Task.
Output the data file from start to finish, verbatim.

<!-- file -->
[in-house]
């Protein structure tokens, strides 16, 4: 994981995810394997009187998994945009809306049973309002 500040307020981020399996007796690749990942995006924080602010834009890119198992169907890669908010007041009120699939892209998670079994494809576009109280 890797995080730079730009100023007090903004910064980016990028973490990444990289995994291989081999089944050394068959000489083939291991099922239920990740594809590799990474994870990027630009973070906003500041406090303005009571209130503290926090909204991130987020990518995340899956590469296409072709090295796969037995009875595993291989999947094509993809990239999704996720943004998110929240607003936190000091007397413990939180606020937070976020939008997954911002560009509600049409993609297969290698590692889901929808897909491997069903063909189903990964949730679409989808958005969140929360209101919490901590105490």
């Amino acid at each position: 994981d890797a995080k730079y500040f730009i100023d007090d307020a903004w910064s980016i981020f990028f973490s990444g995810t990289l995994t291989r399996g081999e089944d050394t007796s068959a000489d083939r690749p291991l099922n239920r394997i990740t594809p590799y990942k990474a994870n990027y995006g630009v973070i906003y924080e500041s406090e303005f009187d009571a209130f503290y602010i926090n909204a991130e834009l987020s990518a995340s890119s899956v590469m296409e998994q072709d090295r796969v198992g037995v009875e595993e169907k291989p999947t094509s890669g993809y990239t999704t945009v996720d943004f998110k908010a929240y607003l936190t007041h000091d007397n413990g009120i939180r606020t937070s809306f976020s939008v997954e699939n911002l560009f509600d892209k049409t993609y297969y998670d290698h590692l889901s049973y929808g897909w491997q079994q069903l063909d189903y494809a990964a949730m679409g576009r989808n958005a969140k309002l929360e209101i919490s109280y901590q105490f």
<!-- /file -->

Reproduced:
[in-house]
């Protein structure tokens, strides 16, 4: 994981995810394997009187998994945009809306049973309002 500040307020981020399996007796690749990942995006924080602010834009890119198992169907890669908010007041009120699939892209998670079994494809576009109280 890797995080730079730009100023007090903004910064980016990028973490990444990289995994291989081999089944050394068959000489083939291991099922239920990740594809590799990474994870990027630009973070906003500041406090303005009571209130503290926090909204991130987020990518995340899956590469296409072709090295796969037995009875595993291989999947094509993809990239999704996720943004998110929240607003936190000091007397413990939180606020937070976020939008997954911002560009509600049409993609297969290698590692889901929808897909491997069903063909189903990964949730679409989808958005969140929360209101919490901590105490």
């Amino acid at each position: 994981d890797a995080k730079y500040f730009i100023d007090d307020a903004w910064s980016i981020f990028f973490s990444g995810t990289l995994t291989r399996g081999e089944d050394t007796s068959a000489d083939r690749p291991l099922n239920r394997i990740t594809p590799y990942k990474a994870n990027y995006g630009v973070i906003y924080e500041s406090e303005f009187d009571a209130f503290y602010i926090n909204a991130e834009l987020s990518a995340s890119s899956v590469m296409e998994q072709d090295r796969v198992g037995v009875e595993e169907k291989p999947t094509s890669g993809y990239t999704t945009v996720d943004f998110k908010a929240y607003l936190t007041h000091d007397n413990g009120i939180r606020t937070s809306f976020s939008v997954e699939n911002l560009f509600d892209k049409t993609y297969y998670d290698h590692l889901s049973y929808g897909w491997q079994q069903l063909d189903y494809a990964a949730m679409g576009r989808n958005a969140k309002l929360e209101i919490s109280y901590q105490f």